The composition presents itself as minimalist, without the elements that, normally, we find in a landscape: trees, rivers, people, animals, etc. This was the main line with which he structured most of his landscape works, existing a few, where we can see elements such as some tree trunks, meaning vertical geometric lines, but never eliminating the concept that was formerly determined: the strong apprehension of color, space and depth.
Pintomeira realized his meeting with the nature, offering to us this artistic expression about the landscape genre that, having never been his artistic expression area, far from it, he considered, at that time, an inevitability to bringing it to his Studio, where he worked it, following his own signature and aesthetical conception.
Encounter with the Nature
The landscape is a pictorial genre that always occupied a secondary place, being subalternized by the academic hierarchy until the XVIII century. During the middle ages and renaissance periods, the landscape emerges as a background of artistic representations, divine or mythological, and never as a main artwork.
Giotto, in the XIV century, by bringing perspective to the painting, introduced tri-dimensional space, leaving behind a flat background, most of the times golden, from the byzantine period on which were painted sacred representations. However, even regarding Giotto, the relevance was always given to the divine figurative form, appearing the landscape as a background or a subordinated and supplementary space, showing minor details, presented as a tree, a little sky, or a rock, almost always painted by his helpers.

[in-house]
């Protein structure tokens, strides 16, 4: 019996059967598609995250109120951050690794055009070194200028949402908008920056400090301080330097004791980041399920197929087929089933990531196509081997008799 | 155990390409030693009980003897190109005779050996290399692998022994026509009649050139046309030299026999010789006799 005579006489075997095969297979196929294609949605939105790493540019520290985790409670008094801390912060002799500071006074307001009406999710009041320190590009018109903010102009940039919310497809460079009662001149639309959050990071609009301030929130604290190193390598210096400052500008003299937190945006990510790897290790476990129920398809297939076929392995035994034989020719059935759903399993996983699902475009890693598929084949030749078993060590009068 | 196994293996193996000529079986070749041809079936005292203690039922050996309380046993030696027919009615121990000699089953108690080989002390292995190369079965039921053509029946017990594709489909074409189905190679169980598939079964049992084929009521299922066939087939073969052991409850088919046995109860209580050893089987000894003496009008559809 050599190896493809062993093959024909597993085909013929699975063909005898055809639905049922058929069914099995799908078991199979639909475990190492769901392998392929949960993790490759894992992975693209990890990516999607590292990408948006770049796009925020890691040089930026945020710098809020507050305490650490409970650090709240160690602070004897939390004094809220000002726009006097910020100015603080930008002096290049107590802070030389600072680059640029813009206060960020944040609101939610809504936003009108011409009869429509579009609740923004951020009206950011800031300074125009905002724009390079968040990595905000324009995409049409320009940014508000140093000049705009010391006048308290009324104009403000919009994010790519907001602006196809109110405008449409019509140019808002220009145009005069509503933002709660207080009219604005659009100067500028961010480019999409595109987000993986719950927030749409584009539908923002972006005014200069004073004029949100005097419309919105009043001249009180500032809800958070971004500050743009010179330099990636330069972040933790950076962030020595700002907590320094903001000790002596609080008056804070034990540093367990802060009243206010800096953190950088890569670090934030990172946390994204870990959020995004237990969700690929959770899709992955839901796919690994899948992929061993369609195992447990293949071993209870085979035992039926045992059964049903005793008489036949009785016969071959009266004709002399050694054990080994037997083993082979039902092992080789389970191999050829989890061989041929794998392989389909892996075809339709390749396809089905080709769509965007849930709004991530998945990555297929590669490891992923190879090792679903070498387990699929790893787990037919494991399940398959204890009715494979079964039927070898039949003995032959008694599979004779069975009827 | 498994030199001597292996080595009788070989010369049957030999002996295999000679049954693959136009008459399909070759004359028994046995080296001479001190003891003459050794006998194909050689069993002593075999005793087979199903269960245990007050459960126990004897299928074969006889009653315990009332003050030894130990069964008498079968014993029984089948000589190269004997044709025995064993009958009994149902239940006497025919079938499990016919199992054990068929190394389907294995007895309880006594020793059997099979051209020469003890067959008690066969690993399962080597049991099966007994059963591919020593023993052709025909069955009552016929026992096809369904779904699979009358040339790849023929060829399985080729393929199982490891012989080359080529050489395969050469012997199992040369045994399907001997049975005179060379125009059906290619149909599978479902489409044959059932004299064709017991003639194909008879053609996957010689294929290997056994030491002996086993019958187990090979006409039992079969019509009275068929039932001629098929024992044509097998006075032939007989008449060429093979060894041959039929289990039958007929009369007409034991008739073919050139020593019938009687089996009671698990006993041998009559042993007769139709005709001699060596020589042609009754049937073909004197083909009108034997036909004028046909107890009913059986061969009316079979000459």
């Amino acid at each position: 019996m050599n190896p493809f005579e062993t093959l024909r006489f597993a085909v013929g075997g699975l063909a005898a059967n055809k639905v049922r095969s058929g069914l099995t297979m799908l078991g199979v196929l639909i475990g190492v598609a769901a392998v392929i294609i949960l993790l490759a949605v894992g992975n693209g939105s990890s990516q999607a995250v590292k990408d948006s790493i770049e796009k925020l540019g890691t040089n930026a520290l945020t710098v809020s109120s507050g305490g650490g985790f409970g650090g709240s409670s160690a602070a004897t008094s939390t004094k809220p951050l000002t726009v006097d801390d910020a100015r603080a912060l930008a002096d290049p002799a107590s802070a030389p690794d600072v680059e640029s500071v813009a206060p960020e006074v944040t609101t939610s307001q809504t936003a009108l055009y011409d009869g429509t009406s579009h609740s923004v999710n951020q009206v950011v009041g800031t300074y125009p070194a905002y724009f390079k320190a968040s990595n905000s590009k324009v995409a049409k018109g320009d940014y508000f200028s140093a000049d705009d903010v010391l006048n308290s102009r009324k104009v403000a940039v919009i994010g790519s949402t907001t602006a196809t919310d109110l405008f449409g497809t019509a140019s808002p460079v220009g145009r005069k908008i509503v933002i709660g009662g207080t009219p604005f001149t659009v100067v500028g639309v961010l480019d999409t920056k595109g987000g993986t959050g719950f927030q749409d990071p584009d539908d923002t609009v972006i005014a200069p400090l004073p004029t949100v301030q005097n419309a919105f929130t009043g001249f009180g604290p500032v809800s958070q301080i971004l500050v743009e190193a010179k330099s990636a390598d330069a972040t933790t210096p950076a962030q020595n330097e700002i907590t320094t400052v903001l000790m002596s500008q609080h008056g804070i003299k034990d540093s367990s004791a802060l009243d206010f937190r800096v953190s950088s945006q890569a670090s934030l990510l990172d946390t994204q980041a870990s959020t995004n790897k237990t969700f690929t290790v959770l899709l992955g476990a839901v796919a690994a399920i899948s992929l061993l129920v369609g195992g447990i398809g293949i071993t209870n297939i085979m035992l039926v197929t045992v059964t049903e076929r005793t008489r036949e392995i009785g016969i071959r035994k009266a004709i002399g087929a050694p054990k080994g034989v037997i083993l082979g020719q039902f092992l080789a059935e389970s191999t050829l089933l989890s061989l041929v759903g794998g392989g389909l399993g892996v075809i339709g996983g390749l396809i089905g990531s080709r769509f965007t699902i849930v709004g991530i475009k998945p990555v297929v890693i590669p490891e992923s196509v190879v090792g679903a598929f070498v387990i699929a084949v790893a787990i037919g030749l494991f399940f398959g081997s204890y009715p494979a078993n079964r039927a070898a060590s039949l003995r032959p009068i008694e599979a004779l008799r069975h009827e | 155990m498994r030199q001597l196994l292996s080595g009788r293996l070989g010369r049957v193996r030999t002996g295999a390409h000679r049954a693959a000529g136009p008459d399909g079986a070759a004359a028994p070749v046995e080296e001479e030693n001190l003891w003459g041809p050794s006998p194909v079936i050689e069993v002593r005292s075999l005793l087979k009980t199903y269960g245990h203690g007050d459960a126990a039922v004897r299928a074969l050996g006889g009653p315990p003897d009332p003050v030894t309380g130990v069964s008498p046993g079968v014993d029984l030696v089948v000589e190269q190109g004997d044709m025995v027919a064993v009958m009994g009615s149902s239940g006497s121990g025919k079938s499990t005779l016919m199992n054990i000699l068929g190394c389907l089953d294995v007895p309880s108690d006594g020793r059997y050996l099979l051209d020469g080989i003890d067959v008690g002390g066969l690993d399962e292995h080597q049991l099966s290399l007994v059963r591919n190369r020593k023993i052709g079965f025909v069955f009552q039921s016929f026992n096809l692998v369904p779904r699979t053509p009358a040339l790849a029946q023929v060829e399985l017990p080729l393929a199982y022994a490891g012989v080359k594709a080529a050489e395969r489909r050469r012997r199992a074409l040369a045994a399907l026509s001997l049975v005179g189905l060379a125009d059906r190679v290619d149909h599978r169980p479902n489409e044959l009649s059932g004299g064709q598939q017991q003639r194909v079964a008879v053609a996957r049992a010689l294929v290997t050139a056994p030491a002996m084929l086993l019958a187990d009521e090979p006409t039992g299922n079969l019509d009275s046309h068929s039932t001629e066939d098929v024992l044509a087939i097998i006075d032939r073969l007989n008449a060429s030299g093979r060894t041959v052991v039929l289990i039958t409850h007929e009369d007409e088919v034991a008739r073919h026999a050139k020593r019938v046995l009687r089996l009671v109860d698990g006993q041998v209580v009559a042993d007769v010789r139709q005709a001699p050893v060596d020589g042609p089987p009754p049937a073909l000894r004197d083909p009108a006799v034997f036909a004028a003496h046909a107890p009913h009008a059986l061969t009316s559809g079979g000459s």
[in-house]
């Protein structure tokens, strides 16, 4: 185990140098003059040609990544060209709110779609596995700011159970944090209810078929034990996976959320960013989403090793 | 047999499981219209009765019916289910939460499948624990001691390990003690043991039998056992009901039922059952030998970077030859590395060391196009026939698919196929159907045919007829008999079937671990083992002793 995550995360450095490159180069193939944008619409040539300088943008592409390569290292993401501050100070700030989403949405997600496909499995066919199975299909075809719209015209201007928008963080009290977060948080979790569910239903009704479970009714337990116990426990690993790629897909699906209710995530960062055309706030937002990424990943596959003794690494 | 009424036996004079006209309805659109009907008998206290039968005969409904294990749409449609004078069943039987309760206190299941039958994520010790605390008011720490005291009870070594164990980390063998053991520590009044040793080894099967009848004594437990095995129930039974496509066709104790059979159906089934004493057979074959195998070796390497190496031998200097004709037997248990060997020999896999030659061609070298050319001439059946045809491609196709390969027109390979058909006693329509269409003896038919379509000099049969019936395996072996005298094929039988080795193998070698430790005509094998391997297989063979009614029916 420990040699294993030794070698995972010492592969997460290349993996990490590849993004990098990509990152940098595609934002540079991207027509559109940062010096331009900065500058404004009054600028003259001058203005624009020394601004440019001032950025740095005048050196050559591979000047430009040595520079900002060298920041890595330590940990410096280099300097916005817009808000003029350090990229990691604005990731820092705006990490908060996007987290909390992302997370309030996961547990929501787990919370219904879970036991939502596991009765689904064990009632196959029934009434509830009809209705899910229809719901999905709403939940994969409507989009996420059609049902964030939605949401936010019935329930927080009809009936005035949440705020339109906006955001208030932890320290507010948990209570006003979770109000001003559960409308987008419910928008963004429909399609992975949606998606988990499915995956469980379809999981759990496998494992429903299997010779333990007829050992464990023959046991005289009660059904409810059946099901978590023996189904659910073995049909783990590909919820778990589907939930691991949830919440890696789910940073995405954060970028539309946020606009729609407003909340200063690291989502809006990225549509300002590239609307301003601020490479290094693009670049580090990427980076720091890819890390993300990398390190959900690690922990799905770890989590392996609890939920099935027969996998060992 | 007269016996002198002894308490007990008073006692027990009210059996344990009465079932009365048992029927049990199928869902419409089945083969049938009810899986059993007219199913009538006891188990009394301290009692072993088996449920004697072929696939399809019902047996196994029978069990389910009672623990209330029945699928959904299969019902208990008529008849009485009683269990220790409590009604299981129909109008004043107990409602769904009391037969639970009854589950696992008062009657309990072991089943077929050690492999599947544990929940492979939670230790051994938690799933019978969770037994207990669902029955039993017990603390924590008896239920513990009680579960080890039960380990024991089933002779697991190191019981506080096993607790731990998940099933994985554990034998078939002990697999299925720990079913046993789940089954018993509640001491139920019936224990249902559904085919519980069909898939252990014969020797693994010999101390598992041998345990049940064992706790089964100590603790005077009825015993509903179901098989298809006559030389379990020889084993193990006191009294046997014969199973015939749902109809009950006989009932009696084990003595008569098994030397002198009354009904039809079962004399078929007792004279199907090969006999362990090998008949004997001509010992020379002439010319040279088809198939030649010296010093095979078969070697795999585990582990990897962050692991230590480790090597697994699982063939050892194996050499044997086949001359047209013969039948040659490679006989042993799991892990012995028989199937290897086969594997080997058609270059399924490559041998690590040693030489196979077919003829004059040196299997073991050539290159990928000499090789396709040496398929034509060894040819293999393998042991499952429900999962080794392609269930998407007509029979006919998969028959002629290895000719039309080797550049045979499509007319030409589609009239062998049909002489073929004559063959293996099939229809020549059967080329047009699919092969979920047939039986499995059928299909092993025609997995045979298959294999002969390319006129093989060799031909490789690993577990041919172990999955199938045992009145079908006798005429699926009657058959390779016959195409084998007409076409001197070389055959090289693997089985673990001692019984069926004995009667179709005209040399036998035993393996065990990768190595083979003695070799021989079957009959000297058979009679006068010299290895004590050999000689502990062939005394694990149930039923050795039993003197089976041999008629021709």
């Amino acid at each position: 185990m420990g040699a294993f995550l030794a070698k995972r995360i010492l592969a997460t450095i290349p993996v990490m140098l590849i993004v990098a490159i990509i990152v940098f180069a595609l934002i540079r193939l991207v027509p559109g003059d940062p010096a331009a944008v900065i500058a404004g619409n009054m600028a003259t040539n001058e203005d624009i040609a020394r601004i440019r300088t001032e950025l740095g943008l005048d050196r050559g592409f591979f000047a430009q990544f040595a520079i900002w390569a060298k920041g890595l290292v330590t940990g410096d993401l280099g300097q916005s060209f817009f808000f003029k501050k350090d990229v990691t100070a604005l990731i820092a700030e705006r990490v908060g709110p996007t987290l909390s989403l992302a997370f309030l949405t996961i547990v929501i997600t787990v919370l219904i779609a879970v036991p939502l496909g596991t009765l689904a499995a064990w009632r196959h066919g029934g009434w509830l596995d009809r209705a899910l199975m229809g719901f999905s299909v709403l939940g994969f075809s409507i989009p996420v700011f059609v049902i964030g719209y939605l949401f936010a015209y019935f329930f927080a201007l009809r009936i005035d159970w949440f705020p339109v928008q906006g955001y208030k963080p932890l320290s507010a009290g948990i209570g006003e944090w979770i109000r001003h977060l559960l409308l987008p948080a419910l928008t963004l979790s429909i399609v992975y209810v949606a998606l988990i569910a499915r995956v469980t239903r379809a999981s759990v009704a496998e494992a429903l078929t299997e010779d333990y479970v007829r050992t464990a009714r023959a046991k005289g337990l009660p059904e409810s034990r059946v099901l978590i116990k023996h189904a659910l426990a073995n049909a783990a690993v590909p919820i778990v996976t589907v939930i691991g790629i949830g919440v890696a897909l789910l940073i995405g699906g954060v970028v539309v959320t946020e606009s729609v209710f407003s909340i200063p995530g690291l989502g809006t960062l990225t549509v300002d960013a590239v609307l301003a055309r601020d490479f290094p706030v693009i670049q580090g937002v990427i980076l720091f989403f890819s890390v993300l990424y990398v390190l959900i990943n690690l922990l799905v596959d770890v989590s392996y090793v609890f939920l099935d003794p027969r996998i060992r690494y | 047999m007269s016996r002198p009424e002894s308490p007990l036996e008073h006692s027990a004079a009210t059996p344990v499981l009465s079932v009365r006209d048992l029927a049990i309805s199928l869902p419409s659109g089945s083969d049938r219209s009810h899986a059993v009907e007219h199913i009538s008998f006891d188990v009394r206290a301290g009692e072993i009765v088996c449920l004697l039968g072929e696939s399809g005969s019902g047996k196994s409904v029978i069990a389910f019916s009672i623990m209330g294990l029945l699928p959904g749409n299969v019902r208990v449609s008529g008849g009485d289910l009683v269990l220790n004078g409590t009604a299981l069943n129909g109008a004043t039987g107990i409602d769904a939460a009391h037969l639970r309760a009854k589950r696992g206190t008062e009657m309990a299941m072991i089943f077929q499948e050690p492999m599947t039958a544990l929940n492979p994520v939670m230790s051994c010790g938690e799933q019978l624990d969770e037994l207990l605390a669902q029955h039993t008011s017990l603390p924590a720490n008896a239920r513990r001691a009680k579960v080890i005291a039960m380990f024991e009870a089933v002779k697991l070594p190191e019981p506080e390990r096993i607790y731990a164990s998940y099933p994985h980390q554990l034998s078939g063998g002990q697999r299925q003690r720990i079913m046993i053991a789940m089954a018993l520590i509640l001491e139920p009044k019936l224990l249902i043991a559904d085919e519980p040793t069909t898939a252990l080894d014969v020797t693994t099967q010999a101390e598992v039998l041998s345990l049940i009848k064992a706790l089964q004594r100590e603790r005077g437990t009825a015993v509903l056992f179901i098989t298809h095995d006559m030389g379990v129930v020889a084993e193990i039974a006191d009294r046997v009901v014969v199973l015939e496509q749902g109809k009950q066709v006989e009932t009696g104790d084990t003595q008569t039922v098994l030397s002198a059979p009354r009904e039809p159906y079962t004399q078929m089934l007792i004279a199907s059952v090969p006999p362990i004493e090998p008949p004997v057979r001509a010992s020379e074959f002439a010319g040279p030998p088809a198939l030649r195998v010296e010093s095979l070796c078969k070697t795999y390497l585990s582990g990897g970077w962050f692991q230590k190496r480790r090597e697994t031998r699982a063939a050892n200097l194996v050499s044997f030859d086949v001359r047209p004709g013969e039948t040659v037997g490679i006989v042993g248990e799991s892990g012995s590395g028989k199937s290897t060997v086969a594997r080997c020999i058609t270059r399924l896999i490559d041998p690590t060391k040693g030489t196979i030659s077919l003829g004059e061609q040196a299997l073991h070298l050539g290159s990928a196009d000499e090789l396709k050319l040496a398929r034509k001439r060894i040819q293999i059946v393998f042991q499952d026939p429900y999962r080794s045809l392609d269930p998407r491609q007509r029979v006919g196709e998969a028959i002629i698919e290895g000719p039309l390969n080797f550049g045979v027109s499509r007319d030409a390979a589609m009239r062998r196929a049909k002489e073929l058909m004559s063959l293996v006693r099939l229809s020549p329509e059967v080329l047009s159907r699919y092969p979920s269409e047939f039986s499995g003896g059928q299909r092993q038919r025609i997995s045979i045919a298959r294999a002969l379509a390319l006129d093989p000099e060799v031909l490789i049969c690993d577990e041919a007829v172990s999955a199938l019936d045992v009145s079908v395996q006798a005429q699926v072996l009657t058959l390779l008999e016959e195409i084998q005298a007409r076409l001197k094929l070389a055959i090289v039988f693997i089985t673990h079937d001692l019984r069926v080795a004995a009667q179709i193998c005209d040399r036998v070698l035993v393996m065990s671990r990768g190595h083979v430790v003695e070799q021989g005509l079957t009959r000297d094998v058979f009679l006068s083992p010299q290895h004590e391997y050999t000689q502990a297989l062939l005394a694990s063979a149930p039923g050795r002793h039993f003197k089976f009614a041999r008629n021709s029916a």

Only during the XVII century, the academy would consider the landscape as a genre painting, even though, located in a space of little relevance, relayed to the function of background to the historical paintings, portraits paintings, or others.
It was in Holland that it acquired his status of landscape painting and affirmed itself as an artistic specialization, being then defined as the art that represents nature scenery. The protestant reform, the development of collectionism habits, with the appearance of a bourgeois society composed by rich merchants, came to substitute the clergy and nobility’s preference of sacred themes, classical antiquity and mythology, by the quotidian themes, less complex like landscapes or genre scenes. Therefore, the landscape acquired status and iconographic autonomy, constituting itself as an autonomous genre, which gained legitimacy through the works of some Dutch painters that assumed it as a main motivation, bringing to the canvas nature scenery, with polders, windmills, canals, pathways populated by trees, forests and other representations. In this genre, we can mention, Meindert Hobbema, Salomon van Ruysdael, and Jan van Goyen, as the great pioneers.